June 2014—The fertile soil of the West Bank provides an ideal landscape for dozens of Palestinian fresh herb companies to grow their crops. Most of these companies aim to export their products to the global market, but not all of them have the tools and resources needed to meet global standards and demands.
Imad Nussiebeh is a certified agronomist and the CEO of Thimar, a company that grows and exports herbs and vegetables on the outskirts of the West Bank town of Jericho. “The agriculture sector isn’t easy and has a lot of risks. Many things, from the weather to political issues, affect pricing and production,” he says about his chosen profession.
Recognizing the potential of the Palestinian agricultural sector for economic development, USAID engaged with local partners in 2008 to better determine how to expand the sector. After identifying fresh herbs as a high potential product, the partnership worked with local businesses to grow them through a pilot program.
The project proved highly successful as the demand for fresh herbs was huge in both the United States and Europe. Not surprisingly, more farmers wanted to grow fresh herbs. USAID worked with five farmers to replicate the pilot project, and within three years, the number of herb farmers in the West Bank rose from five to 23.
With guidance from USAID, the herb producers banded together in 2013 to form a nonprofit collective that markets and exports fresh herbs, increasing the reach of their individual farms. USAID helped the growers work together to calibrate which and how much herbs to grow.
“USAID brought us together. We are not competitors,” Nussiebeh says of the collective, whose farmers grow basil, sage, thyme, arugula, rosemary, oregano, coriander, parsley, tarragon, chives and mint.
When pests threatened to halt the export of fresh Palestinian herbs in March 2010, USAID provided technical assistance to help raise the farmers’ product quality to internationally recognized standards, while integrating modern technologies to reduce pest infestation and production costs. Using a $300,000 grant from USAID, the herb farmers installed double doors and netting into greenhouses as added measures to protect against pests, and purchased new refrigerators for their packing house.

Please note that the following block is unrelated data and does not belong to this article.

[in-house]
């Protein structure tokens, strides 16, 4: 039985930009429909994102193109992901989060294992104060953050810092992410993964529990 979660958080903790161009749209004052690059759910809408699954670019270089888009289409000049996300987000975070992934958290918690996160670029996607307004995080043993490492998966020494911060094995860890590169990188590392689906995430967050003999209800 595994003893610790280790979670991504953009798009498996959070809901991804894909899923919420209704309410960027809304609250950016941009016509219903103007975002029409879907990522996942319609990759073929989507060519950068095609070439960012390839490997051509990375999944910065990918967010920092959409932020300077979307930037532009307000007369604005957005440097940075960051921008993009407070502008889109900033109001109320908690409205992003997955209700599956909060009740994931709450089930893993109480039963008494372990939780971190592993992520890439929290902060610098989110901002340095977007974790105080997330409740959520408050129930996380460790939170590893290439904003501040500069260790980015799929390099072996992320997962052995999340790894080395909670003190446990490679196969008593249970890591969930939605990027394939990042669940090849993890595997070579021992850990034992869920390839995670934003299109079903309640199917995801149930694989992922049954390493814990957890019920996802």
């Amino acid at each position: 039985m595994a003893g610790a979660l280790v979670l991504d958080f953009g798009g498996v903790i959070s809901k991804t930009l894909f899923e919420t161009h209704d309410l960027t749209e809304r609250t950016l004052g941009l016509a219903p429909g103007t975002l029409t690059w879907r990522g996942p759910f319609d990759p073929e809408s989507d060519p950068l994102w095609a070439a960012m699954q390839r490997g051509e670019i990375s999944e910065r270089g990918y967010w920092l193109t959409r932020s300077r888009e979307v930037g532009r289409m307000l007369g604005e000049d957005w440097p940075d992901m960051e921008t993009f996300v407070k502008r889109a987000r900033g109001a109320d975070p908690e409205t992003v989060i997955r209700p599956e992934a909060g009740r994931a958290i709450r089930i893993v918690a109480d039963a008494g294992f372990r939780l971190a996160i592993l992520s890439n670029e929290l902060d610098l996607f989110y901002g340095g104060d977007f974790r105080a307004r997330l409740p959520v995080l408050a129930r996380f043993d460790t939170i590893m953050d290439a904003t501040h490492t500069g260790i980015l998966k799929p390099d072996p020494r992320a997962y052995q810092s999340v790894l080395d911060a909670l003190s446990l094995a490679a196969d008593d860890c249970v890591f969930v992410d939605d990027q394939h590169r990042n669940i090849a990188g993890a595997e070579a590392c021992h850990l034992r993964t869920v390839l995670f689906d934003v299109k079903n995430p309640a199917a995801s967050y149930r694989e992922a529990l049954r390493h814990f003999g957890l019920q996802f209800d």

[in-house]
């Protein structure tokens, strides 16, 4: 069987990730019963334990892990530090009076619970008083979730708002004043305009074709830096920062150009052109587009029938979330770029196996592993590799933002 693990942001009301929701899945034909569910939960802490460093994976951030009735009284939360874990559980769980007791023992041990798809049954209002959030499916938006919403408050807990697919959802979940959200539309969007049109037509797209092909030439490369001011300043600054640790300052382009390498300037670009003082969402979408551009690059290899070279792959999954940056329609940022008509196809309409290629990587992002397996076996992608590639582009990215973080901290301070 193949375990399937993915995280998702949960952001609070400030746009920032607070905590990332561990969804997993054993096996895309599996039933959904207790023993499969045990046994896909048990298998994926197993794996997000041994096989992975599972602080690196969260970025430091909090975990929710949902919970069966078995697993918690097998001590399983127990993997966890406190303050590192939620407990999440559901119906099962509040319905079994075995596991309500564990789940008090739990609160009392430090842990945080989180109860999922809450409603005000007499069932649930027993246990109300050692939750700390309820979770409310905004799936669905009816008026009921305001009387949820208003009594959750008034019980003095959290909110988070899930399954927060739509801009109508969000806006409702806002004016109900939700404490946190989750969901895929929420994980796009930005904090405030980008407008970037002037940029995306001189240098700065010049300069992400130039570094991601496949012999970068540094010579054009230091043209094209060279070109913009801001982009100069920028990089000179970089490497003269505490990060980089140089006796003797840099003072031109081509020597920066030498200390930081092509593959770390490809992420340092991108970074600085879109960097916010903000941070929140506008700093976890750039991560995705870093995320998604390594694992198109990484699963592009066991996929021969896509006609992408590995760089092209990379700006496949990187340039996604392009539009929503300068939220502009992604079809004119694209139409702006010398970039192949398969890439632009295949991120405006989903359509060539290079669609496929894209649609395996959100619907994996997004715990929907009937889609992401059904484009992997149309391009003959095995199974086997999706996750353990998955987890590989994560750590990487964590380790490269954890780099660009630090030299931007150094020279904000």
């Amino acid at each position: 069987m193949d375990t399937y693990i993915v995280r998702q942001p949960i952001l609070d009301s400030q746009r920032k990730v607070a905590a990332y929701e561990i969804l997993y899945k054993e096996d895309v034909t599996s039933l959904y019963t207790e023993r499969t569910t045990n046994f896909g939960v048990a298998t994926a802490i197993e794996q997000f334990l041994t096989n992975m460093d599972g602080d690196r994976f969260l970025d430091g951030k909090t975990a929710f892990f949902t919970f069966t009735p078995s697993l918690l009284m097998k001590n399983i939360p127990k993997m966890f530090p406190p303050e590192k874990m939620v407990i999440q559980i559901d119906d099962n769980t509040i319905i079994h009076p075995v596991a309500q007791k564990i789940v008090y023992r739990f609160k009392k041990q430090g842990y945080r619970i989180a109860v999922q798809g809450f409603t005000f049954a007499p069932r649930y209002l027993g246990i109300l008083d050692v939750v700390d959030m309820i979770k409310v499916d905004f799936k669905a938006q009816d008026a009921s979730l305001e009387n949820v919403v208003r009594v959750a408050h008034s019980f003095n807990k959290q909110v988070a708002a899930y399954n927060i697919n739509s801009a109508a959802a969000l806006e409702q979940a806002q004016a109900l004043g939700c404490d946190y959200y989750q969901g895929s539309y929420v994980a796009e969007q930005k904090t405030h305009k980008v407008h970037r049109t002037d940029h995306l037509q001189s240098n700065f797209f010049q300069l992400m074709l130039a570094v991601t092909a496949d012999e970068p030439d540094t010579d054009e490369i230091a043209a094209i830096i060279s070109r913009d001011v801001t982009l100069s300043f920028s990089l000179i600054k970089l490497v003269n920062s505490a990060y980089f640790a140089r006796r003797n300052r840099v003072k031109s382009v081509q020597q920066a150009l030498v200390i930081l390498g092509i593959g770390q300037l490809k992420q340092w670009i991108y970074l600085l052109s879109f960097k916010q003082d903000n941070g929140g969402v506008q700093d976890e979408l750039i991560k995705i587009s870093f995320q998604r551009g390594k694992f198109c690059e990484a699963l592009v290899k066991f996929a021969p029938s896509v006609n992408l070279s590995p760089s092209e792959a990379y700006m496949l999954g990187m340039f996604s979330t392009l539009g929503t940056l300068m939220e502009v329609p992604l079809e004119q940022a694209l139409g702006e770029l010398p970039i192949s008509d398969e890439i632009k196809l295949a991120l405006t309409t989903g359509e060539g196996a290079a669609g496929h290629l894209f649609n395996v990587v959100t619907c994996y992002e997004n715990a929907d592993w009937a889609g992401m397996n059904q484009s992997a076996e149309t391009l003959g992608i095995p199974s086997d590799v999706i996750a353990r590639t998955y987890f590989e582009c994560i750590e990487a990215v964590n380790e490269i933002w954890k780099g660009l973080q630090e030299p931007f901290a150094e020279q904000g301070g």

Not only does the collective comply with U.S. Department of Agriculture regulations, it has a sanitary and phytosanitary certificate indicating that its goods do not contain living pests and it is now a certified Global GAP (good agricultural practice) producer compliant with global agriculture product certification standards.
The Palestinian fresh herb industry has grown exponentially as a result of USAID’s efforts to develop the agriculture sector and grow the economy. Thimar has gone from plowing 30 acres in 2010 to 173 acres in 2014 and from employing three full-time workers and 25 seasonal workers to employing 150 full-time and seasonal employees throughout the year.
While the Palestinian fresh herb industry was non-existent in 2008, today it employs 1,200 people. In 2013, Palestinian fresh herb exports were valued at $15 million. USAID has helped Palestinian herb producers reach new markets that were previously inaccessible and the collective currently exports to Russia, Ukraine, Germany, Holland, Italy and the United States. New markets for fresh Palestinian herbs are expected in the United States and Canada this year.
Noting that it is not easy to sustain the stability of income from agricultural projects, Nussiebeh stresses the importance of investment. “The agriculture sector is one of the main job providers in the West Bank and investment in agriculture creates jobs,” he said.
With further guidance and support from USAID, the agriculture sector in the West Bank, particularly the fresh herb industry, will continue to develop and grow.
Initiated in 2011, USAID’s Compete Project works with Palestinian businesses, including the fresh herb industry, to help expand export revenues and increase job opportunities to strengthen the country’s economy. The program focuses on promising sectors of the Palestinian economy including agriculture, tourism, information and communication technology, and the stone and marble industries.
Last updated: January 20, 2015